Considerable public concern has been expressed around the world about the radiation risks posed by the backscatter (ionizing radiation) and millimeter-wave (nonionizing radiation) whole-body scanners that have been deployed at many airports. The backscatter and millimeter-wave scanners currently deployed in the U.S. almost certainly pose negligible radiation risks if used as intended, but their safety is difficult-to-impossible to prove using publicly accessible data. The scanners are widely disliked and often feared, which is a problem made worse by what appears to be a veil of secrecy that covers their specifications and dosimetry. Therefore, for these and future similar technologies to gain wide acceptance, more openness is needed, as is independent review and regulation. Publicly accessible, and preferably peer-reviewed evidence is needed that the deployed units (not just the prototypes) meet widely-accepted safety standards. It is also critical that risk-perception issues be handled more competently.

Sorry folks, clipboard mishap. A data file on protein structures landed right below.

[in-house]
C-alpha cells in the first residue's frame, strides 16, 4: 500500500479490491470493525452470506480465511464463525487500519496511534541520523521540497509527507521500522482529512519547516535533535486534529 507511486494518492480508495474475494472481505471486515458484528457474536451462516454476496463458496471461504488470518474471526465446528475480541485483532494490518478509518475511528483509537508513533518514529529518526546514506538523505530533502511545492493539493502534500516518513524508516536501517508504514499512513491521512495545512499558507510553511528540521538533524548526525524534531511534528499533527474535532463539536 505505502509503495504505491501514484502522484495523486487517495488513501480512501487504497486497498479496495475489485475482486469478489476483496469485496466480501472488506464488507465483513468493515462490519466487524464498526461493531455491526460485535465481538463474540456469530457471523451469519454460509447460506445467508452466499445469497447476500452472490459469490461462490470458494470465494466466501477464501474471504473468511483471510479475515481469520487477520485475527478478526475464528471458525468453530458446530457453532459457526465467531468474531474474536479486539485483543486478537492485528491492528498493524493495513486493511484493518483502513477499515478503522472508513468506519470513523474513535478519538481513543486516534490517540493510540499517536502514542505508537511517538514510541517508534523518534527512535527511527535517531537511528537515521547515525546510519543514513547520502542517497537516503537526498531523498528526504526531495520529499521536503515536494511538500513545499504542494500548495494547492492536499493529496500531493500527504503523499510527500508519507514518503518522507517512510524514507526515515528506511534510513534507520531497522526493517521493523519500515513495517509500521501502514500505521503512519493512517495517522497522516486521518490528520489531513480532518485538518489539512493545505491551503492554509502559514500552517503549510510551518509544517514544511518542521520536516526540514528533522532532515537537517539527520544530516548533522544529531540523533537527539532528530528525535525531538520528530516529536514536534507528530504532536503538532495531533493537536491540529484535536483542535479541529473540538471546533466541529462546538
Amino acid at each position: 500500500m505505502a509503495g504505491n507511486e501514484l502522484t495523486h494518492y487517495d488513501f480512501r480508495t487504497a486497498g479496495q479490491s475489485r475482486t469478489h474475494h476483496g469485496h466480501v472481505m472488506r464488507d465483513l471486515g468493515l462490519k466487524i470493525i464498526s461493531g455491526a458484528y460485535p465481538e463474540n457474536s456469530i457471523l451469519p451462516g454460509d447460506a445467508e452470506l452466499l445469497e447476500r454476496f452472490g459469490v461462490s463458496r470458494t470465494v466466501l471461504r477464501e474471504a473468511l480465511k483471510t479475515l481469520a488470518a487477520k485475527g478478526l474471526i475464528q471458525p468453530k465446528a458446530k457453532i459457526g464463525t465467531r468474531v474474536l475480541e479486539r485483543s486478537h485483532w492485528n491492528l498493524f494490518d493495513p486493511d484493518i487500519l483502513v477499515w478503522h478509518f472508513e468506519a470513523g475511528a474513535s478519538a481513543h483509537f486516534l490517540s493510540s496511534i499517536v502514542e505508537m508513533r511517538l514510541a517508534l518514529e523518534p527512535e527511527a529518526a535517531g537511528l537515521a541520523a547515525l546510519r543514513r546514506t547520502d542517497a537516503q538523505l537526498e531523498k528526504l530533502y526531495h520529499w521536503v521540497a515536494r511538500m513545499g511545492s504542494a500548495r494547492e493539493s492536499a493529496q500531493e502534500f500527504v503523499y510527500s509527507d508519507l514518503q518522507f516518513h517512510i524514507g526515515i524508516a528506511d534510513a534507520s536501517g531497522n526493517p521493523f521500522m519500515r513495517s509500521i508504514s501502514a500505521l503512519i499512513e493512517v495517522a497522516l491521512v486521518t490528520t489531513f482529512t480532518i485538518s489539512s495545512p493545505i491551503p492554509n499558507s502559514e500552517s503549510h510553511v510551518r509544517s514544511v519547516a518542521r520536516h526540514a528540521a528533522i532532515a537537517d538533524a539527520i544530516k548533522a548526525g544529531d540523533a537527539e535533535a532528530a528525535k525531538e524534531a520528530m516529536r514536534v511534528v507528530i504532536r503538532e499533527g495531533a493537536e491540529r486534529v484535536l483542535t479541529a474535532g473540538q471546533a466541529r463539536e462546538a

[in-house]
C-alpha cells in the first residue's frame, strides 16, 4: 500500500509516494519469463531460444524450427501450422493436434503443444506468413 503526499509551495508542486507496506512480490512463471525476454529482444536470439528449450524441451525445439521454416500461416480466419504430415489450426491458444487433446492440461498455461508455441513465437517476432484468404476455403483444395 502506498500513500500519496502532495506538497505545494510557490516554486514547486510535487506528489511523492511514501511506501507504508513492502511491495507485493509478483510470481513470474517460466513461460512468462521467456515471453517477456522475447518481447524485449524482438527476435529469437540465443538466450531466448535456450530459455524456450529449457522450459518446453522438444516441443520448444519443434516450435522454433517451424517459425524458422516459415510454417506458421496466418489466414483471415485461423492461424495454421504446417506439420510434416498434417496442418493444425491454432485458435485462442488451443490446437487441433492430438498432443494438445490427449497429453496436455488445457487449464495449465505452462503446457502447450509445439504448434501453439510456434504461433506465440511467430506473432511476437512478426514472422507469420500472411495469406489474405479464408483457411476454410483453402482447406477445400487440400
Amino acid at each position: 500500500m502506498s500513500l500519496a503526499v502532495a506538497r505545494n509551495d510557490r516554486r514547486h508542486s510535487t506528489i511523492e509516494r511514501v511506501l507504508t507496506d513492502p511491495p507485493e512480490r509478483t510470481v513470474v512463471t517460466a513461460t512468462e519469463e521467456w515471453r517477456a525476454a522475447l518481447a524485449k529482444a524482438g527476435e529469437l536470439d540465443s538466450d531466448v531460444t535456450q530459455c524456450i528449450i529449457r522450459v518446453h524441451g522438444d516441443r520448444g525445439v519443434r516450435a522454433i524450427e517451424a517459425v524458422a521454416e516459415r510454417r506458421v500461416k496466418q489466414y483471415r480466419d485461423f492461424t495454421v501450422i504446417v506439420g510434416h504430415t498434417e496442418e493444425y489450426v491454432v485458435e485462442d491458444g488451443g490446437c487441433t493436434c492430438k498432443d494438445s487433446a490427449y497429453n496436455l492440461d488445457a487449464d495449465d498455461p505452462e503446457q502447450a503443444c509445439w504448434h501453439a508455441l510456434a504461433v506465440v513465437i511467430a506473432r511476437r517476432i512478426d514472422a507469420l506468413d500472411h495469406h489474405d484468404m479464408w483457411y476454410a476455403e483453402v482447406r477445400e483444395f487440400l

18. Low back load in airport baggage handlers.

    PubMed

    Koblauch, Henrik

    2016-04-01